You’re Now the Leader

In today’s world, where technology, media, and consumer demand intersect in a constant state of disruption, leadership starts with understanding and dealing with change. Henry DeLozier provides perspective on how superintendents can rise to the challenge.

Times have sure changed. Now you’re the one whom young men and women — the ones who aspire to your position one day — look to for guidance and assurance. And it’s in those hopeful faces, full of equal amounts potential and self-doubt, that your biggest challenge and the most important aspect of your job lies.

It’s called leadership. And in today’s world, where technology and media and consumer demand are intersecting in a constant state of disruption, leadership starts with effectively understanding and dealing with change. Among the biggest changes for golf course superintendents in the last decade:


  • Agronomic knowledge has become “table stakes.” Knowing the science of growing grass efficiently and effectively has gotten most superintendents into the game. The superintendent is often the best-educated member of the management staff in many facilities. There is no way to overstate the importance and reach of agronomic knowledge, and yet the job is so much more now.
  • Techniques have advanced. Generations of superintendents schooled in the college of hard knocks have found new and innovative solutions to age-old problems. These solutions have resulted in more efficient usage of water, advanced and less damaging pesticide management, and improved playing conditions arising from healthier and denser turf.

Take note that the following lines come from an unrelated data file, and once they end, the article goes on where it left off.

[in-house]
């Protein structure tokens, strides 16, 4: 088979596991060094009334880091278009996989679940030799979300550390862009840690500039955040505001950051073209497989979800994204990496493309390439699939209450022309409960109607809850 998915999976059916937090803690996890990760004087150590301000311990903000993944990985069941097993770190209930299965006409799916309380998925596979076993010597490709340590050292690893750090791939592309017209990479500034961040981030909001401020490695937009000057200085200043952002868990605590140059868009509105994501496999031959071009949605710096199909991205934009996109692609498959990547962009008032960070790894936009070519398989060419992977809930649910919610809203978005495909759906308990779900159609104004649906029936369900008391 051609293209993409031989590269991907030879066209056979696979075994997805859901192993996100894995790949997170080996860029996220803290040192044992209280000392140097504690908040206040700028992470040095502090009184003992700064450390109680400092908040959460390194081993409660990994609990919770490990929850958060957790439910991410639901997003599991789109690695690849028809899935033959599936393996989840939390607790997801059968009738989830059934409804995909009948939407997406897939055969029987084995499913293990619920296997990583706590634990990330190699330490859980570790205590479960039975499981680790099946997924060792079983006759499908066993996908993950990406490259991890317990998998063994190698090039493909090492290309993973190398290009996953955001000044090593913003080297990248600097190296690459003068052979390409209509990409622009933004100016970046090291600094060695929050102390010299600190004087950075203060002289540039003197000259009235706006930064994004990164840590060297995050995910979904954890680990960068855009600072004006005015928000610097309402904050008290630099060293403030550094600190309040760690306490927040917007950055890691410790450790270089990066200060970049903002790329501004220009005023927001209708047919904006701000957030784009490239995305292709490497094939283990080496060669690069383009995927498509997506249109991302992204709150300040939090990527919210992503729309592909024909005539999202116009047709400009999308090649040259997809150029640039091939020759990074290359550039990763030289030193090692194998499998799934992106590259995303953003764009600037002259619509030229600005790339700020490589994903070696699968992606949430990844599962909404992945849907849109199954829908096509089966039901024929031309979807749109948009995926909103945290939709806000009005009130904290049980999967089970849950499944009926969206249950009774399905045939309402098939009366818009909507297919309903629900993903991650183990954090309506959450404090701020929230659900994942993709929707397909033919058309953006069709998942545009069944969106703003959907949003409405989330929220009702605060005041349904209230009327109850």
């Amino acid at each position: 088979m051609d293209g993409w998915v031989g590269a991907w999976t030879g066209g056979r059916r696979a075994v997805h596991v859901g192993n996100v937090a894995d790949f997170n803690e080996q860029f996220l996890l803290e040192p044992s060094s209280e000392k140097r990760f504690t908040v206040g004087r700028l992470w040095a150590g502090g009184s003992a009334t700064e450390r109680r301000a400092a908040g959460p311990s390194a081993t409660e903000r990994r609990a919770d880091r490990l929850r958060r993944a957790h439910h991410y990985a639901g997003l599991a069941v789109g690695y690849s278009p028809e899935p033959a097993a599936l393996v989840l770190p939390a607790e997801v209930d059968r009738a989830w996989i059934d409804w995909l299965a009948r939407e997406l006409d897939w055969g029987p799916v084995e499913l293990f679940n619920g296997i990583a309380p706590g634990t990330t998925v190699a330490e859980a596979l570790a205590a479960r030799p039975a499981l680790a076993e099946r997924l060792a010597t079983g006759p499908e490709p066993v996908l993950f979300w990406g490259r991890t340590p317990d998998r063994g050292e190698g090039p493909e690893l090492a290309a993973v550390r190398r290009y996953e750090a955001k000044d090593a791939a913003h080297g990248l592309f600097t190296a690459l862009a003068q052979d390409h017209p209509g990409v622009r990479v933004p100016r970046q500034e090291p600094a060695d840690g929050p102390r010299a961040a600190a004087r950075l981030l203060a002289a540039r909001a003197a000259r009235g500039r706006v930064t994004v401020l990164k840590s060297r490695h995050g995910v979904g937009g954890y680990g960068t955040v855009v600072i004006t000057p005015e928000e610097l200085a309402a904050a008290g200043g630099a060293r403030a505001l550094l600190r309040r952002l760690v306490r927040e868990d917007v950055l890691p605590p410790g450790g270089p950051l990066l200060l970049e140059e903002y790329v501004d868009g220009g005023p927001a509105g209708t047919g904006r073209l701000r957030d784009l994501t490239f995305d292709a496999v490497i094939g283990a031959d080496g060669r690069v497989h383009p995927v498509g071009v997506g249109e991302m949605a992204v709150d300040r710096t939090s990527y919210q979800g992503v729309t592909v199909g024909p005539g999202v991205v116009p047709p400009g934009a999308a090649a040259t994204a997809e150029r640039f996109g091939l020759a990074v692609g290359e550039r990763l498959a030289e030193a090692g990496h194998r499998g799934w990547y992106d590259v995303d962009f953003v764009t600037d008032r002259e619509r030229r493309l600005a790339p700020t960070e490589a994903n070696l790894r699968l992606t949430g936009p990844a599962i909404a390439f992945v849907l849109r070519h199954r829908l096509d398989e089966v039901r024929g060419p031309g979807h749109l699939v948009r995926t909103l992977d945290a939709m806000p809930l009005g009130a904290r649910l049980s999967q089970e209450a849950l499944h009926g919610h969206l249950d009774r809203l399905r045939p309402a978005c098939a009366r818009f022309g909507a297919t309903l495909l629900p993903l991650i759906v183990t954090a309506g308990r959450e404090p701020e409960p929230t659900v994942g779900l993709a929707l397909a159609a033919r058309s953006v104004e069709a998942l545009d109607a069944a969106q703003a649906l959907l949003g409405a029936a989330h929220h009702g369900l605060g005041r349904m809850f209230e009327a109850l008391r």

• Environmentalism is of top-tier importance. If everyone was as diligent an environmental steward as golf course superintendents are, we would live in a better, safer world. Trained in the chemical sciences and well informed through professional resources like GCSAA, new generations of superintendents have introduced planet-friendly solutions to fertility and water scarcity challenges.
  • Golfers’ expectations have become more robust and detailed. In their insistence on improved playing conditions, golfers — God love ’em — have continued to push for tournament-quality conditions daily. Their demands, not unlike the quality demands of consumers for any other product or service for which they pay a premium, add stress and push budgets across the country.

If those are some of the major changes currently affecting the superintendent’s world, what might be over the horizon in terms of effective leadership qualities? From our perspective, it’s retaining your best talent. Although job-hopping in many industries has slowed this year as economic uncertainties weigh on employees, the situation could change as the economy and job market continue to improve, especially if employees aren’t feeling supported by their employer. It’s a challenge shared by your peers in organizations across the board.